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Middle School Boys Learn Coding



Minority middle school boys in four cities across the country are gaining hands-on learning experience this summer with advanced technology that is opening their eyes to many of the exciting professional possibilities that STEM (science, technology, engineering and math) and entrepreneurship skills can offer. Minority Male Makers, a first-of-its-kind, two-year program created by Verizon, aims to enable minority middle school males to become creators and makers through 3D-design and app development. The long-term program goal is to empower a new generation of men of color by giving them lifelong technology and entrepreneurship skills to build the innovations of tomorrow and create brighter futures for themselves and their families.

Four leading Historically Black Colleges and Universities in the nation - Jackson State University, North Carolina A&T State University, Morgan State University and Kentucky State University - are directing this pioneering program, instructing the students daily during intensive, all-day technology classes on campus. The students will also be mentored by college men of color, in collaboration with the National CARES Mentoring Movement.

While much attention has been paid in recent years to empowering girls in these subject areas, few programs exist that specifically aim to spark boys' interest in STEM disciplines.

Rose Kirk, president of Verizon Foundation; Tony Lewis, vice president of State Government Affairs; Dr. David A. Wilson, president of Morgan State University; and Baltimore Mayor Stephanie Rawlings-Blake with students from the Minority Male Makers Program.


"More must be done to ensure that minority men have a chance for a bright future," said Verizon Foundation President Rose Stuckey Kirk. "The number of black men who earned science and engineering bachelor's degrees has remained essentially unchanged for more than a dozen years".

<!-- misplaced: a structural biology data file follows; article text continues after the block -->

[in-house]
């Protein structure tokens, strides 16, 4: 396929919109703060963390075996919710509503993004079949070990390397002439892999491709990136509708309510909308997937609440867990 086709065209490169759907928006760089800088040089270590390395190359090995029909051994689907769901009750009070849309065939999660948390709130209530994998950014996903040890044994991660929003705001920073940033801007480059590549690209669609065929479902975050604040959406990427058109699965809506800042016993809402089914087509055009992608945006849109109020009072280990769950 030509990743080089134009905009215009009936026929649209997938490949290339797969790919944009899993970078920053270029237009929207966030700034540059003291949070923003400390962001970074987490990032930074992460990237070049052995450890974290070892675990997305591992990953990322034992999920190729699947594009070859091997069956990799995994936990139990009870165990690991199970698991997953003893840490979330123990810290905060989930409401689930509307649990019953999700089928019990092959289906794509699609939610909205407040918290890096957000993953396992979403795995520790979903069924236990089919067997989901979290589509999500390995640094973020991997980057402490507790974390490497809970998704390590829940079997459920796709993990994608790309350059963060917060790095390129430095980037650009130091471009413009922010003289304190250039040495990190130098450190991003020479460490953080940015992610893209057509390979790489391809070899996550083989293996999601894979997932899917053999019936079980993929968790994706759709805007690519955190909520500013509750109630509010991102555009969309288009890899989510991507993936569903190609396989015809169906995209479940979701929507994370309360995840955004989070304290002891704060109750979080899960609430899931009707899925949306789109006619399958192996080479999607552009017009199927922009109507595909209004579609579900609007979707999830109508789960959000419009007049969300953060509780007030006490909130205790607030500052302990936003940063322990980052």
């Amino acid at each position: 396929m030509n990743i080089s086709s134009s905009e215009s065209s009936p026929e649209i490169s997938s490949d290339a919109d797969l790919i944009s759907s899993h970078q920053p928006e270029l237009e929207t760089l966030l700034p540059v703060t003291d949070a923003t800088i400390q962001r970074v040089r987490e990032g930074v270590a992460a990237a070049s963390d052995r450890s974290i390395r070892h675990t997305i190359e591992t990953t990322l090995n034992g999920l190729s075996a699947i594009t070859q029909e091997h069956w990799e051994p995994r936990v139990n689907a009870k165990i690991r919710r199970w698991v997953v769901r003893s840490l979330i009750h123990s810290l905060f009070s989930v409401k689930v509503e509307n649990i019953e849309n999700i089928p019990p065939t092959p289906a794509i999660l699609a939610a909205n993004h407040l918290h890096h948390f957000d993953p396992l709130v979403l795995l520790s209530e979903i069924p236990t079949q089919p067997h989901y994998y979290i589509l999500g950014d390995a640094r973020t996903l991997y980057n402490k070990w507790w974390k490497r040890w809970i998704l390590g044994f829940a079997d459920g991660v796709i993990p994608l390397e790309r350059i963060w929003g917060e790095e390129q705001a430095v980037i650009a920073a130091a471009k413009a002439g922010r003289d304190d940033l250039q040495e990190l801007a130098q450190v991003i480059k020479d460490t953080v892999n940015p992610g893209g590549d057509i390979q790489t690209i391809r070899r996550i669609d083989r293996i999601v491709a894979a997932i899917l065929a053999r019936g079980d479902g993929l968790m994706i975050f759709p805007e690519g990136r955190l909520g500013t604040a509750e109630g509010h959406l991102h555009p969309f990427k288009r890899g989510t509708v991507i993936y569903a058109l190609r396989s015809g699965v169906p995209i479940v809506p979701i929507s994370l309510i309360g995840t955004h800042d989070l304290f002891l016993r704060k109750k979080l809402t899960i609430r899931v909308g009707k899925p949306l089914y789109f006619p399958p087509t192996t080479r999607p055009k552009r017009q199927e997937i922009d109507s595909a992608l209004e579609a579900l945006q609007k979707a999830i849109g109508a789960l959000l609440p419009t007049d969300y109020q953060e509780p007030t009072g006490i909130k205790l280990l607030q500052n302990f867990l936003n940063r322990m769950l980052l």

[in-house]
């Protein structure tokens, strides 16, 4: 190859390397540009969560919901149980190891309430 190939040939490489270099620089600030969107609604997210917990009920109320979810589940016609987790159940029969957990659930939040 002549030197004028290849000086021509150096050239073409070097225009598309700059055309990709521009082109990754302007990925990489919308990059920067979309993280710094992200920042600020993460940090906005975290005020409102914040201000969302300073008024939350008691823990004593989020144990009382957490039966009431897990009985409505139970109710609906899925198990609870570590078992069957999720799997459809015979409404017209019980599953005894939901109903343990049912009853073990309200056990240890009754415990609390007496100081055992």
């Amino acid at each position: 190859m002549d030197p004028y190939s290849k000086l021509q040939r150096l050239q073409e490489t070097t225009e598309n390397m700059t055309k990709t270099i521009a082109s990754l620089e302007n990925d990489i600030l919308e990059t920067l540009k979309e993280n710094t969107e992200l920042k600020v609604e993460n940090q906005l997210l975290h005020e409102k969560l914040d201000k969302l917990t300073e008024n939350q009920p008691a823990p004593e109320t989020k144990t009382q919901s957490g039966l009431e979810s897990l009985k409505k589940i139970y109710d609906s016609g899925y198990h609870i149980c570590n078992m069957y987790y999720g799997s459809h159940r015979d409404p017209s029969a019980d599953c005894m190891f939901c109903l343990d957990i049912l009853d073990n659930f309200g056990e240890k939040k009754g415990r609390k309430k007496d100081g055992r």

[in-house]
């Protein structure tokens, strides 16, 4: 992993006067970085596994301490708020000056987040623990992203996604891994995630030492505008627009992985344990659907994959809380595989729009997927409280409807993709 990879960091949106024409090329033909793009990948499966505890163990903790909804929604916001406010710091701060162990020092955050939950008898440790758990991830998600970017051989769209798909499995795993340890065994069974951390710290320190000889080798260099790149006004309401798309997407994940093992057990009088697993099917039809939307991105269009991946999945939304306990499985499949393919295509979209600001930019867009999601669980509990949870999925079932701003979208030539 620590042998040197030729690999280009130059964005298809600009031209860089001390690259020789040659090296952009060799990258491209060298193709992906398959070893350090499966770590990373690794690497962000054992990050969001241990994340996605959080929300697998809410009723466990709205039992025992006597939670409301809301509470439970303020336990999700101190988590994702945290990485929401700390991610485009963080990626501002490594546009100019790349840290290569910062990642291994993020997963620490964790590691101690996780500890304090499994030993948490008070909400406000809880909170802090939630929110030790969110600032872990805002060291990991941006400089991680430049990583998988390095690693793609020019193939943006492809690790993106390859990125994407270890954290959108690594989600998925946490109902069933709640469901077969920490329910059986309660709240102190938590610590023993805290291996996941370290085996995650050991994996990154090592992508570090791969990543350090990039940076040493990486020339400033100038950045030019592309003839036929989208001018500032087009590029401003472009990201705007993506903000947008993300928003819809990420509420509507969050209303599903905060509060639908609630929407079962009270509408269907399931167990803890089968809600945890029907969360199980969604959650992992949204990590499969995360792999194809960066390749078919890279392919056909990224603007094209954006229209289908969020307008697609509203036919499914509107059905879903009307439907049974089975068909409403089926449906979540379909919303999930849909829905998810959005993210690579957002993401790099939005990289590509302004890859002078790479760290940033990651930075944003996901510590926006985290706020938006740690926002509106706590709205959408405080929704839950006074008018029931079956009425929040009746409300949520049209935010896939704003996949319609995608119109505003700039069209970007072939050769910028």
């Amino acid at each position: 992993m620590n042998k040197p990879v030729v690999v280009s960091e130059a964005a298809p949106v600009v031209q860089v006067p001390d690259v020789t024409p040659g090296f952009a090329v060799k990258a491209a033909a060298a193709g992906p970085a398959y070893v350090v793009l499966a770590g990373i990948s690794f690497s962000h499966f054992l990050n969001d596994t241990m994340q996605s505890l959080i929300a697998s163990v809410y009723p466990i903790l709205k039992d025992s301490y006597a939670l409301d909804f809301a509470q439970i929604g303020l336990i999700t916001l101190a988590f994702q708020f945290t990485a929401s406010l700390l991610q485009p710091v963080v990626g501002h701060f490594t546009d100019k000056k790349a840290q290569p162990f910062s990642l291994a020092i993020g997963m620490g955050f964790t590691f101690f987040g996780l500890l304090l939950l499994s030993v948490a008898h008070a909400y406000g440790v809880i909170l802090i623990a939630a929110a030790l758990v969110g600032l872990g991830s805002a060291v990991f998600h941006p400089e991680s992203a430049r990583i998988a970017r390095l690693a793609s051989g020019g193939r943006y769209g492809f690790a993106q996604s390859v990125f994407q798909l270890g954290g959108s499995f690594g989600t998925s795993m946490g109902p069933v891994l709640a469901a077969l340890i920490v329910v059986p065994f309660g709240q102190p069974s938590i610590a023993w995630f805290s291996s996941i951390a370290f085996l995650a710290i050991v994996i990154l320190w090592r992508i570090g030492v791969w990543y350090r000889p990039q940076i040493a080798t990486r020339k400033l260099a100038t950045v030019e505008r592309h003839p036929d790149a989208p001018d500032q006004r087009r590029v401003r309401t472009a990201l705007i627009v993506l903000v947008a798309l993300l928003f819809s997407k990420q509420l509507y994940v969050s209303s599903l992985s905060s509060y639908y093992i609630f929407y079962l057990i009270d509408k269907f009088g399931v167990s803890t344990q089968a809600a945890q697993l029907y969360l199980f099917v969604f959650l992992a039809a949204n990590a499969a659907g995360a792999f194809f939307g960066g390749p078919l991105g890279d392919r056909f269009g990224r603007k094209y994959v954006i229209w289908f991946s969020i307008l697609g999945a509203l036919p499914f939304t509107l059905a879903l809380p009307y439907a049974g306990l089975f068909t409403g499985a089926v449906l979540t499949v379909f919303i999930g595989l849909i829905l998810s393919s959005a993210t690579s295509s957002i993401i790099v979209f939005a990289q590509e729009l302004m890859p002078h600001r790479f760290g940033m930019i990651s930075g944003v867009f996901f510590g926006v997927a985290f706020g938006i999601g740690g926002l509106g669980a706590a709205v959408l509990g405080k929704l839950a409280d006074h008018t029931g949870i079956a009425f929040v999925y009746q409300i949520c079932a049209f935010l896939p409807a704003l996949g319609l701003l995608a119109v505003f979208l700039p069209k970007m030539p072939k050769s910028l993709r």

"We have to do better, and Verizon aims to be part of the solution by investing in the futures of minority men as early as middle school," said Kirk.

Students in the program will participate in all-day workshops, four to five days per week, for approximately four weeks. And, once or twice a month during the 2015-2016 school year, the students will participate in additional sessions that will include mentoring and support in their academic progress.

This summer, students participate in workshops four to five days a week for approximately four weeks at Morgan State University. The program started July 6 and ends July 31. Morgan’s curriculum focuses on skills such as collaboration, critical thinking, problem solving; along with a range of STEM disciplines, such as app design and development, computer programming, basic coding, modeling, 3-D design, 3-D printing, and robotics. During the 2015–2016 school year, the students are to participate in check-in sessions one to two times a month, which are expected to include mentoring and academic support. The program’s impact will be measured by a combination of pre- and post-tests administered at various stages of the program. Changes in student performance on standardized and achievement assessments will also be tracked.
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